Thanks R.F. from Utah for your recent question about health safety concerns with installation of new carpet, especially in regards to young children.

I must admit that this question allowed me the opportunity to do some digging into a topic I didn’t know that much about. By all apparent scientific evidence, the short answer is no, there are no major health concerns with installing new carpet. Here’s what I found:

The American Academy of Pediatrics appears not to have any particular stand, policy, or commentary about safety and new carpet.

I did learn that there is a whole group or “institute” related to carpet. Who knew? It is called the Carpet and Rug Institute (CRI). The CRI apparently works closely with the Consumer Product Safety Commission (CPSC) and the Environmental Protection Agency (EPA). They have an Indoor Air Quality (IAQ) testing program to ensure safe levels of volatile organic chemicals (VOC).

Volatile organic chemicals are what the big safety concern is all about. There appears to be a lot of myth and controversy surrounding VOCs. Indoor air quality is affected by the amount of volatile organic chemicals emitted. Emissions come from products such as paint, building materials, cleaning materials, furnishings, fabrics, etc. To improve air quality, products should give off low amounts of VOCs and emissions should dissipate quickly.

The CRI has published several reports that show what carpet emits and the range of acceptable VOC emission levels. The reports indicate that all carpet emissions are far below acceptable levels, which means, carpets are safe. I am not in the carpet industry, so the actual numbers don’t mean much to me. However, by all reports, the levels seem to be safe. The reports also indicate that the VOCs are emitted at the highest rate in the first 24-72 hours after laying new carpet.

Per the CRI, here are some basic, “common sense” tips for laying carpet:

  1. Install carpet that uses the CRI’s indoor air quality carpet testing green label.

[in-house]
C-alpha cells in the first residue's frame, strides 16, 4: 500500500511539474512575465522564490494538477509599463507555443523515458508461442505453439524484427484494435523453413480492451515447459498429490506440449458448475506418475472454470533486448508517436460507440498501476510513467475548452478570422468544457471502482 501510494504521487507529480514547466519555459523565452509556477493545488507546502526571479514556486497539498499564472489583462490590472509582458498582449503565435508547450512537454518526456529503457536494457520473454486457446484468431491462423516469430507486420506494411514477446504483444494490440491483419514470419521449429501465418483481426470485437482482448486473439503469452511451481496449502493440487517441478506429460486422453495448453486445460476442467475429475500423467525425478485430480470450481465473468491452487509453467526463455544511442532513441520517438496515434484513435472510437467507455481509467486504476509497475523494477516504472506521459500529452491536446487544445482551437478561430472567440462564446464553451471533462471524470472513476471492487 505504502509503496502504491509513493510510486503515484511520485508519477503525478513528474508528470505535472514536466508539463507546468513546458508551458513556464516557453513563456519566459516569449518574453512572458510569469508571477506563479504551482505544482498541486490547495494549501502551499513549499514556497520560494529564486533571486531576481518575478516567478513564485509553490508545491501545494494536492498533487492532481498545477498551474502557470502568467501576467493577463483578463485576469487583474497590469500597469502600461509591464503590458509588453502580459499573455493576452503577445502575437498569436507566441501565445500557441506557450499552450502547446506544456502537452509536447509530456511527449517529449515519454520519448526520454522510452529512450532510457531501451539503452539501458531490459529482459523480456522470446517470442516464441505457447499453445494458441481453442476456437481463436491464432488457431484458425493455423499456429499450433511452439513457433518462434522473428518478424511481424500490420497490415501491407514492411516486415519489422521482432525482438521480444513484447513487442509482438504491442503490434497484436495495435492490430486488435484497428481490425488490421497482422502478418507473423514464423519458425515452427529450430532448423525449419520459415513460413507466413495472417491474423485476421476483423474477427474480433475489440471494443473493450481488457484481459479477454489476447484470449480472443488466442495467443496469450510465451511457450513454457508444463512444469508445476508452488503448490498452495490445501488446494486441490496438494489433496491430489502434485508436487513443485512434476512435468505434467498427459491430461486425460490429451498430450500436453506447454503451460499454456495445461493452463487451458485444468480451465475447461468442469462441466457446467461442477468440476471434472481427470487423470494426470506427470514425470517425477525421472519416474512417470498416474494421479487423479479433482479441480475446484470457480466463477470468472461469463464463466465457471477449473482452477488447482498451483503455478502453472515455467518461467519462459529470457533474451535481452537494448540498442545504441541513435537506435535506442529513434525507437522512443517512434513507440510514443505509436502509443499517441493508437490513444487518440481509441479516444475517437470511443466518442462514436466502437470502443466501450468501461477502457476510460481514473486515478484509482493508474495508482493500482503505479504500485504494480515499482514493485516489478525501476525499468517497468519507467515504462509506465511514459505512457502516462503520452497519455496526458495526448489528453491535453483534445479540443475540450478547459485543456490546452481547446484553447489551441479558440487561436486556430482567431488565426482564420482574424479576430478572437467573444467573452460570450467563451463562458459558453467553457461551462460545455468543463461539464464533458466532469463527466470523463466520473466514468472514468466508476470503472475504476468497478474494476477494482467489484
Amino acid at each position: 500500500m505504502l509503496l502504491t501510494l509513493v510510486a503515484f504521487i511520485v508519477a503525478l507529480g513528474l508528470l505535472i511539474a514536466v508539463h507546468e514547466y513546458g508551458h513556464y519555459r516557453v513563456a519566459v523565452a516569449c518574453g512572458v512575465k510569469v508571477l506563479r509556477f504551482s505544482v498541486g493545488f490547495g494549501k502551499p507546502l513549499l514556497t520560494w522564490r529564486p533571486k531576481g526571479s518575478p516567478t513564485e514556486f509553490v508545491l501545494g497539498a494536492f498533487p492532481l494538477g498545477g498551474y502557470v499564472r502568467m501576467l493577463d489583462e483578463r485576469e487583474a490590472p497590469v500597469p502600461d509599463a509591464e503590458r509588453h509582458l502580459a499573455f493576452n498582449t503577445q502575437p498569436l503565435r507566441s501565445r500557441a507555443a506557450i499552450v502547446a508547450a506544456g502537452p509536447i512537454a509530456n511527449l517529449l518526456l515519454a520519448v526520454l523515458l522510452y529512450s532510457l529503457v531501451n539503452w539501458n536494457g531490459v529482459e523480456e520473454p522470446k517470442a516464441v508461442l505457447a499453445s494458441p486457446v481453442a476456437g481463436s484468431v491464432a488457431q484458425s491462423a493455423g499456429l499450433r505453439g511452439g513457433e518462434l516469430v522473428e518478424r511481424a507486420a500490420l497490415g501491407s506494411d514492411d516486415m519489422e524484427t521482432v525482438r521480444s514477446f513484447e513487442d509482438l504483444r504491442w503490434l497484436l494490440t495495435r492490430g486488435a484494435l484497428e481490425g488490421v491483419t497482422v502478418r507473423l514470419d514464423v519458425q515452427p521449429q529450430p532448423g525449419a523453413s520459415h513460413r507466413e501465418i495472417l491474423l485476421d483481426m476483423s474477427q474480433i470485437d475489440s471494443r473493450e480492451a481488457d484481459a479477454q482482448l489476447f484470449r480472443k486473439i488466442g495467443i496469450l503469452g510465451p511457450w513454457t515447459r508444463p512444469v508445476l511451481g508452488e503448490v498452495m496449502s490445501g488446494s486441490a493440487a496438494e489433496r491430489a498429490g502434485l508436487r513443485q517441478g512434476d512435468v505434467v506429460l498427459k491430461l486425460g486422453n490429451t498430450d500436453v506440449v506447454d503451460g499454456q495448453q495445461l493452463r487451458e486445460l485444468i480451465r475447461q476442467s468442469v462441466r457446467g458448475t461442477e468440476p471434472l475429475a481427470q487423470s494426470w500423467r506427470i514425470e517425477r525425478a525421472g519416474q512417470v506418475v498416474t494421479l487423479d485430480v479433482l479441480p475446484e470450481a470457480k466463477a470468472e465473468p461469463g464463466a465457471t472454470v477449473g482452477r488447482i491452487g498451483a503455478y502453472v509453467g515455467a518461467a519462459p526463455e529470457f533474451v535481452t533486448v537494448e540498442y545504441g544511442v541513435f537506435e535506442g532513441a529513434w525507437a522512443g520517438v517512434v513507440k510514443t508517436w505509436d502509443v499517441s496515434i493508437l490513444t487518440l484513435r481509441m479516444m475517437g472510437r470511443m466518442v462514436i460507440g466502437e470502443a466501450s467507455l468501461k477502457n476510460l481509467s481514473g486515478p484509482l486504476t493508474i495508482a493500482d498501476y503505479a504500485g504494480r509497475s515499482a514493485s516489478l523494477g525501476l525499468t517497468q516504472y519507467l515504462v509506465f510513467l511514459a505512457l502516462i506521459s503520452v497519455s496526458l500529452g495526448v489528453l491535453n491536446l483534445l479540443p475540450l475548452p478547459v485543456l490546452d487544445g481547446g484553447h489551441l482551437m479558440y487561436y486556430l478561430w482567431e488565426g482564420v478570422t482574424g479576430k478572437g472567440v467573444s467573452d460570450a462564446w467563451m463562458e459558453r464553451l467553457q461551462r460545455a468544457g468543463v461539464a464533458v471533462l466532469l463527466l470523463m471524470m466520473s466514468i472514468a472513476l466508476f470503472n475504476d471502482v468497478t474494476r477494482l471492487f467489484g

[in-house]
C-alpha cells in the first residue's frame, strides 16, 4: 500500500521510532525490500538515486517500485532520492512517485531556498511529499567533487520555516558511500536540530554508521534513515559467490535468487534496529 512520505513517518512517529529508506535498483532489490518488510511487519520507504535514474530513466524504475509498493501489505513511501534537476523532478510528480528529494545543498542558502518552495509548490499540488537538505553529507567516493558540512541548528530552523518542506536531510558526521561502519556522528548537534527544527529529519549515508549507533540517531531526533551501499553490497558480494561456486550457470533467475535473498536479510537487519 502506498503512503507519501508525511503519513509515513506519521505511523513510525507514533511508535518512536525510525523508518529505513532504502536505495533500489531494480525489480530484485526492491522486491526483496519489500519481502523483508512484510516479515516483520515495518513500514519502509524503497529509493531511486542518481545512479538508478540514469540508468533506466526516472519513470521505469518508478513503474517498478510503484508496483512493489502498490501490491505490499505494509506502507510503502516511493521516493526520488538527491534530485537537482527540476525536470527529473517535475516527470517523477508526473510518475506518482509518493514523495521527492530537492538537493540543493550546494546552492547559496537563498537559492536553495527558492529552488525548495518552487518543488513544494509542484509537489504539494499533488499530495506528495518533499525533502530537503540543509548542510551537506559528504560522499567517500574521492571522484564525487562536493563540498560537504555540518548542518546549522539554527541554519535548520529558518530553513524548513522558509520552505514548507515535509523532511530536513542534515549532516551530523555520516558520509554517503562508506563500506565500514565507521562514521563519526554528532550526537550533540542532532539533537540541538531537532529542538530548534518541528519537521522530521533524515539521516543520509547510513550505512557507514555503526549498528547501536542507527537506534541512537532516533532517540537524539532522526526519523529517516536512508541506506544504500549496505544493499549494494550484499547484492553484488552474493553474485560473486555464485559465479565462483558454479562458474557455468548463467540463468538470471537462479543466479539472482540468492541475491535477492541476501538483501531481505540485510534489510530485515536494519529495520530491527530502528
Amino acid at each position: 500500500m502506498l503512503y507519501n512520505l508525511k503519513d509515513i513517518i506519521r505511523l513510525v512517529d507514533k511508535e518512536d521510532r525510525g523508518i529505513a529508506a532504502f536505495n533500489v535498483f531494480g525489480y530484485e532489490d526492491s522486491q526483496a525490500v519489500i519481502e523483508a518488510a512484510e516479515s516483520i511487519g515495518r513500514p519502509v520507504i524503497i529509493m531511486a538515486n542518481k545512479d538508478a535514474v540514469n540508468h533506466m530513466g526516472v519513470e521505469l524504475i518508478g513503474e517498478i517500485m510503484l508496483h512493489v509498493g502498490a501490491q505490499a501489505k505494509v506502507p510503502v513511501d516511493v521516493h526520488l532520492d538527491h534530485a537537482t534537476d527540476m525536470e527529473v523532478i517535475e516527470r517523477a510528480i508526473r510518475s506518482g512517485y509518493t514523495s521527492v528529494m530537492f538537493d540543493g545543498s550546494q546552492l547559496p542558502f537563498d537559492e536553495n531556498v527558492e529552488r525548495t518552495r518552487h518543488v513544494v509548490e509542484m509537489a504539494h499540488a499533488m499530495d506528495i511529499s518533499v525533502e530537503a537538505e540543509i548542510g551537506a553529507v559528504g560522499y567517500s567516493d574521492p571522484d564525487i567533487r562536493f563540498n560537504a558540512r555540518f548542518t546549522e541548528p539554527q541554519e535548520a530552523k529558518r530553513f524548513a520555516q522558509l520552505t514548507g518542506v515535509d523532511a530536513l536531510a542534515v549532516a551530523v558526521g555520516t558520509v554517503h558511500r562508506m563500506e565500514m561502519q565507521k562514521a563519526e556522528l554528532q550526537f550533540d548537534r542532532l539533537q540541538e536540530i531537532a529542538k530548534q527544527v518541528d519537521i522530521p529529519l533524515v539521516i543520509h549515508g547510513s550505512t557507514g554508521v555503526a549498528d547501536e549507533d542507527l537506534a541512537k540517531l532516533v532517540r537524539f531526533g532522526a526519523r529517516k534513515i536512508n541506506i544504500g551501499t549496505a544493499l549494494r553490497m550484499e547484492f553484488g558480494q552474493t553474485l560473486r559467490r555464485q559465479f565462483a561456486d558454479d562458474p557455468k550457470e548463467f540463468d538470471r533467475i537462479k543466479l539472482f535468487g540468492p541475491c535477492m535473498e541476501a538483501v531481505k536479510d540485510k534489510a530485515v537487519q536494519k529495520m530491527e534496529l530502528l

2. Vacuum old carpet prior to removal and the floor after the old carpet and cushion have been removed to minimize airborne dust and particles.
  3. Ventilate with fresh air after the removal of old carpet and the installation of new carpet and up to 72 hours after installation.
  4. Use a professional installer. The installer should use minimum industry standards of CRI-104 and/or 105 (don’t ask me what the 104/105 standards are, I’m just relaying the information)
  5. People who are prone to allergic reactions should avoid being present when old carpet is being removed and new carpet is being installed.

Logically, my biggest concern with small children on the floor is always what they are getting into and putting in their mouths. This can happen with any type of flooring, so keep floors clean. Make sure you use a good vacuum with good suction, adjustable brushes, and a high-efficiency filtration system.

Note: The CRI has a consumer information toll-free number, 1-800-882-8846. The website is

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About The Author

Dr. Monica Wonnacott

I'm a pediatrician and a mom. I've been doing this doctor thing for 10 years, and love it. I'm known for giving parents the straight scoop without always sugar-coating it. And I believe in educating parents. The more you know, the better care you give your kids.

Dr. Monica Wonnacott, Pediatric Answers ™

I'm a pediatrician and a mom. Pediatric AnswersTM is where parents can get the straight scoop on their child's health, largely based on my experience in the office and at home. I don't diagnose on the site, so please don't ask. These are just my opinions. Use this site as a resource. And trust your parent gut.

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